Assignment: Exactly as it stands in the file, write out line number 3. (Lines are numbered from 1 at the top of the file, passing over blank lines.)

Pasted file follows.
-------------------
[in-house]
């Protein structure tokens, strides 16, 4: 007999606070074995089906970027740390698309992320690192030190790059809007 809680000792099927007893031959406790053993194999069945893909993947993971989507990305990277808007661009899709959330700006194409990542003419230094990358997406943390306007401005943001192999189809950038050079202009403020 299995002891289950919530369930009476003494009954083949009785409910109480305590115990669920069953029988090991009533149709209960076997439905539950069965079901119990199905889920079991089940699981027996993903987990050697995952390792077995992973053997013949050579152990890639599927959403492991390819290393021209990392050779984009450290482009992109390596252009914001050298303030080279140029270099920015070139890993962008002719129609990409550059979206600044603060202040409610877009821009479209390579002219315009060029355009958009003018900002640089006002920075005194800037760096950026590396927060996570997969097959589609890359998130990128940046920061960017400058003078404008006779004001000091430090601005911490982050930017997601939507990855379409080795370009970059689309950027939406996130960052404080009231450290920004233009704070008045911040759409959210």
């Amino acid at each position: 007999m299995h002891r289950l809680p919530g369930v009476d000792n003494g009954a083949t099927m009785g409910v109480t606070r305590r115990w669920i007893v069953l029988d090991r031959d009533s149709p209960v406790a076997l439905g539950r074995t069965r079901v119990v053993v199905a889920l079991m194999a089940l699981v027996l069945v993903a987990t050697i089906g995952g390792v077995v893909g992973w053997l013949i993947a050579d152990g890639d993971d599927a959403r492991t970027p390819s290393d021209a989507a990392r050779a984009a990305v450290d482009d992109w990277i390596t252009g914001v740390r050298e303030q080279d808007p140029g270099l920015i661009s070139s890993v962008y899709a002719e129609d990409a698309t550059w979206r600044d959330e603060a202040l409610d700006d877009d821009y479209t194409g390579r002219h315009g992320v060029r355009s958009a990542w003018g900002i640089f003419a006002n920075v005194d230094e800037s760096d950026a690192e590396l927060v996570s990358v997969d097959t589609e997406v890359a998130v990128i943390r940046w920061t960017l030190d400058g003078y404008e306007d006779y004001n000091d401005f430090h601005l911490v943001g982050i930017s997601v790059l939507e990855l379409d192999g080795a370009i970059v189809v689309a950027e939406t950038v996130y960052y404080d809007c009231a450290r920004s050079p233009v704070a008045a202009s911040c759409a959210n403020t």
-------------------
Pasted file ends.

């Amino acid at each position: 007999m299995h002891r289950l809680p919530g369930v009476d000792n003494g009954a083949t099927m009785g409910v109480t606070r305590r115990w669920i007893v069953l029988d090991r031959d009533s149709p209960v406790a076997l439905g539950r074995t069965r079901v119990v053993v199905a889920l079991m194999a089940l699981v027996l069945v993903a987990t050697i089906g995952g390792v077995v893909g992973w053997l013949i993947a050579d152990g890639d993971d599927a959403r492991t970027p390819s290393d021209a989507a990392r050779a984009a990305v450290d482009d992109w990277i390596t252009g914001v740390r050298e303030q080279d808007p140029g270099l920015i661009s070139s890993v962008y899709a002719e129609d990409a698309t550059w979206r600044d959330e603060a202040l409610d700006d877009d821009y479209t194409g390579r002219h315009g992320v060029r355009s958009a990542w003018g900002i640089f003419a006002n920075v005194d230094e800037s760096d950026a690192e590396l927060v996570s990358v997969d097959t589609e997406v890359a998130v990128i943390r940046w920061t960017l030190d400058g003078y404008e306007d006779y004001n000091d401005f430090h601005l911490v943001g982050i930017s997601v790059l939507e990855l379409d192999g080795a370009i970059v189809v689309a950027e939406t950038v996130y960052y404080d809007c009231a450290r920004s050079p233009v704070a008045a202009s911040c759409a959210n403020t």